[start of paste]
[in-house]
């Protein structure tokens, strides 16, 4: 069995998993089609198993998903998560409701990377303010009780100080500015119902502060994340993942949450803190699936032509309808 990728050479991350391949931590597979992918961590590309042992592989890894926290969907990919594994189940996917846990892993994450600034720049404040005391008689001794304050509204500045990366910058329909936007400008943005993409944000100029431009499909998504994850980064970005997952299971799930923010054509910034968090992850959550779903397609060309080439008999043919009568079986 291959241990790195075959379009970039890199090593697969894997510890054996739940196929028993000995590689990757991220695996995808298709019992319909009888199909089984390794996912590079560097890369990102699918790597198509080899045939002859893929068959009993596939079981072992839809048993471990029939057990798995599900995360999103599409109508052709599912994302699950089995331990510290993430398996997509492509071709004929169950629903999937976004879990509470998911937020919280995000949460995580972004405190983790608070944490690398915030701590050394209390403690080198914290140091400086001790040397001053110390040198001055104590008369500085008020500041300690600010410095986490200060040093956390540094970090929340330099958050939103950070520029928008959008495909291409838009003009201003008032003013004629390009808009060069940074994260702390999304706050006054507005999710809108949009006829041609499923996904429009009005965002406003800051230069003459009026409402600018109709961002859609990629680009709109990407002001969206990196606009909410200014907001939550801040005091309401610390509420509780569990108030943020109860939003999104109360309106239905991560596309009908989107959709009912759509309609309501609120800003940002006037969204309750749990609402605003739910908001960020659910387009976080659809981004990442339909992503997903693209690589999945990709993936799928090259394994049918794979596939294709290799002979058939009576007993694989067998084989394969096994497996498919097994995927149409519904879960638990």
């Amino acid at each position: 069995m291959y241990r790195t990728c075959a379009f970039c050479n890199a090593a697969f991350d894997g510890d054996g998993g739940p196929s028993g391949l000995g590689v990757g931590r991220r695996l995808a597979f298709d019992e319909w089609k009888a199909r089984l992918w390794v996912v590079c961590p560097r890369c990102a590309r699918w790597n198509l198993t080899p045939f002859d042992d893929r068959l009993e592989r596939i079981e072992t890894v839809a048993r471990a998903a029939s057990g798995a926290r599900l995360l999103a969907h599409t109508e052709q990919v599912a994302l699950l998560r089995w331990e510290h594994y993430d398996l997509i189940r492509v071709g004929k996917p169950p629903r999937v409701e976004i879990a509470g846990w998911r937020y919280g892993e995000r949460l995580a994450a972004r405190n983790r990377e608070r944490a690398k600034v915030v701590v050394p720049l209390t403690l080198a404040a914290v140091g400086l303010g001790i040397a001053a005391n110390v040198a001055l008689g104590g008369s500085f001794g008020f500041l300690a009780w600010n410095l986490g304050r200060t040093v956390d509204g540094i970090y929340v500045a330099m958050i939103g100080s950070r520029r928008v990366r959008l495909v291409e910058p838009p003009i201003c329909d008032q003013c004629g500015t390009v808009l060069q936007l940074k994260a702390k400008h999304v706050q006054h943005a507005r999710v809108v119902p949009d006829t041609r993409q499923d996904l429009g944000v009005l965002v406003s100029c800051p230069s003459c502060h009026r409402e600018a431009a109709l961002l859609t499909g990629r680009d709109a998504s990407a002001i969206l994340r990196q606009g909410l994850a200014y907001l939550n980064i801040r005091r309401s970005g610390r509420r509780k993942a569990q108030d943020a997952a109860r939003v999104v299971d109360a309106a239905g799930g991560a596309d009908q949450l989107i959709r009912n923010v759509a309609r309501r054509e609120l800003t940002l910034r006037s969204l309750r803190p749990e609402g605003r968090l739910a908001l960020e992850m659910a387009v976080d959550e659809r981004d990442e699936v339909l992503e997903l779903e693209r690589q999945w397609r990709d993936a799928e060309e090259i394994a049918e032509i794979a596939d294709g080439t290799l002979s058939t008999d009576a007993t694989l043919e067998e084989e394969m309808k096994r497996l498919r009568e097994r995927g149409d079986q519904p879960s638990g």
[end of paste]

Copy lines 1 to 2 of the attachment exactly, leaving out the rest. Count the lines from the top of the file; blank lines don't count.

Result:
[in-house]
């Protein structure tokens, strides 16, 4: 069995998993089609198993998903998560409701990377303010009780100080500015119902502060994340993942949450803190699936032509309808 990728050479991350391949931590597979992918961590590309042992592989890894926290969907990919594994189940996917846990892993994450600034720049404040005391008689001794304050509204500045990366910058329909936007400008943005993409944000100029431009499909998504994850980064970005997952299971799930923010054509910034968090992850959550779903397609060309080439008999043919009568079986 291959241990790195075959379009970039890199090593697969894997510890054996739940196929028993000995590689990757991220695996995808298709019992319909009888199909089984390794996912590079560097890369990102699918790597198509080899045939002859893929068959009993596939079981072992839809048993471990029939057990798995599900995360999103599409109508052709599912994302699950089995331990510290993430398996997509492509071709004929169950629903999937976004879990509470998911937020919280995000949460995580972004405190983790608070944490690398915030701590050394209390403690080198914290140091400086001790040397001053110390040198001055104590008369500085008020500041300690600010410095986490200060040093956390540094970090929340330099958050939103950070520029928008959008495909291409838009003009201003008032003013004629390009808009060069940074994260702390999304706050006054507005999710809108949009006829041609499923996904429009009005965002406003800051230069003459009026409402600018109709961002859609990629680009709109990407002001969206990196606009909410200014907001939550801040005091309401610390509420509780569990108030943020109860939003999104109360309106239905991560596309009908989107959709009912759509309609309501609120800003940002006037969204309750749990609402605003739910908001960020659910387009976080659809981004990442339909992503997903693209690589999945990709993936799928090259394994049918794979596939294709290799002979058939009576007993694989067998084989394969096994497996498919097994995927149409519904879960638990």